The Avro RJ100, affectionately known in Switzerland as the "Jumbolino", is the smallest aircraft in the SWISS fleet. This aircraft is the first to be featured in our series on the SWISS fleet.
The AVRO is easily recognisable thanks to its T-shaped tailfin and its high-wing design. We operate the RJ 100 in a two-class configuration accommodating 78-97 passengers. Including two pilots, two flight attendants, passengers and full cargo payload, the AVRO has a maximum take-off weight of 44,999 kg. The AVRO measures 31 metres in length and stands 8.59 metres high. Its wingspan of 26.34 metres is the shortest in the SWISS fleet.
AVRO International Aerospace, a subsidiary of British Aerospace designed and built the AVRO RJ family of aircraft in the 1990s. The Avro RJ 100 undertook its maiden flight in 1992 and remains in commercial service up to the present day. The aircraft is powered by four LF 507-1F engines, each with thrust of 3,181 kg, which is roughly equivalent to the pulling power of seven adult Asian elephants. With its four engines, the AVRO is capable of a top speed of 780km/h. The aircraft is equipped with integral airstairs and an auxiliary power unit (APU), a combination that enables it to function independent of airport ground equipment.
Many aviators describe the experience of piloting an AVRO as "real" flying. Markus Juchli, Senior Manager Deputy Postholder Crew Training, explains this notion as follows: "The opportunity to fly to airports that have short runways and require special approach procedures offers pilots variety and a challenge in their daily work. The AVRO’s cockpit technology requires pilots to have a high level of technical know-how and good overall flying skills. The AVRO is easy to fly and is known as a ‘good natured’ aircraft with good characteristics."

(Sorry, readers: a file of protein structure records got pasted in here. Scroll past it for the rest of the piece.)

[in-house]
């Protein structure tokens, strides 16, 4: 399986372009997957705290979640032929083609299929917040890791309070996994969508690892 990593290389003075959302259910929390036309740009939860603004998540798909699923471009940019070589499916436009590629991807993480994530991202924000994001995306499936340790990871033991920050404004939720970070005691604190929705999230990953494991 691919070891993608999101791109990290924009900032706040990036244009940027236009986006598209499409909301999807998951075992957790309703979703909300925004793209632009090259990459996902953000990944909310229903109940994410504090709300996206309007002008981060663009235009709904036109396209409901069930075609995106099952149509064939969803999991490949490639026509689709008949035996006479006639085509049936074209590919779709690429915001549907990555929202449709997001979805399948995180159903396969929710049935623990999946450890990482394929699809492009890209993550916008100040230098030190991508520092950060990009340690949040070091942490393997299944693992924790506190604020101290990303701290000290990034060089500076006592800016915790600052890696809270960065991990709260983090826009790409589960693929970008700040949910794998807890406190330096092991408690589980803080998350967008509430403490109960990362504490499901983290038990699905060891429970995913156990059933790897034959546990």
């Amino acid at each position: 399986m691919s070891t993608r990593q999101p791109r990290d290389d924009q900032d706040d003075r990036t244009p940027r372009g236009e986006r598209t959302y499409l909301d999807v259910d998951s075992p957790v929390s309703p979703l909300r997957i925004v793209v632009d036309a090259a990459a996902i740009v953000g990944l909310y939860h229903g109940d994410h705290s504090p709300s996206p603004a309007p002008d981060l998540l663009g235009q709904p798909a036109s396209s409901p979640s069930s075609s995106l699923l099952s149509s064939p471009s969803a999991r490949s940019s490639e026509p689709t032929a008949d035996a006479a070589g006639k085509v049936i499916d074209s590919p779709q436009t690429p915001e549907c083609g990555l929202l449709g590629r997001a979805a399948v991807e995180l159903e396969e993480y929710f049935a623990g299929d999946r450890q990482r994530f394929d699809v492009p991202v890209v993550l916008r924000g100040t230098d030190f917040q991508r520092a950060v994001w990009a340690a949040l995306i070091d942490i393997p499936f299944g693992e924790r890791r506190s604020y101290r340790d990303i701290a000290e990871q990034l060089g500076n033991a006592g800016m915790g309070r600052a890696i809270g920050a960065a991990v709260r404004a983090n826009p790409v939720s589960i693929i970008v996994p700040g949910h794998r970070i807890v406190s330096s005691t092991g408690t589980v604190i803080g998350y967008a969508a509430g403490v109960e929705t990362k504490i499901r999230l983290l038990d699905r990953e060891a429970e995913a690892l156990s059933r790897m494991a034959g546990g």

The AVRO RJ is piloted by conventional methods. This means that commands given by the pilot via the cockpit control column are conveyed, in some cases with hydraulic support, to the flight control surfaces – in contrast to aircraft operated by the transmission of electronic signals to computer systems. An AVRO pilot is required to input commands manually to adjust or correct the aircraft’s position according the current flying conditions, without the support of a computer. An aircraft with conventional controls is also equipped with an auto-pilot system; in the case of the AVRO RJ this can be used to land the aircraft in fully automatic mode. Pilots readily switch on auto-pilot as circumstances require.
At present, SWISS operates 20 AVRO RJ aircraft, with an average age of 13.5 years. As of 2014 these aircraft will be replaced over a two-year period with the Bombardier CSeries aircraft, which have been chosen largely on the basis of their greater passenger comfort, lower operating costs, significantly quieter engines and lower CO2 emissions.
You can find photographs of all of our Avro RJ 100s on Flickr. You’ll notice that three of them appear in distinctive livery: HB-IYU and IYV both have a Star Alliance livery, while the livery of HB-IYS depicts scenes from life in Canton Appenzell.
In our next blog we will turn our attention to the Airbus A320 family of aircraft.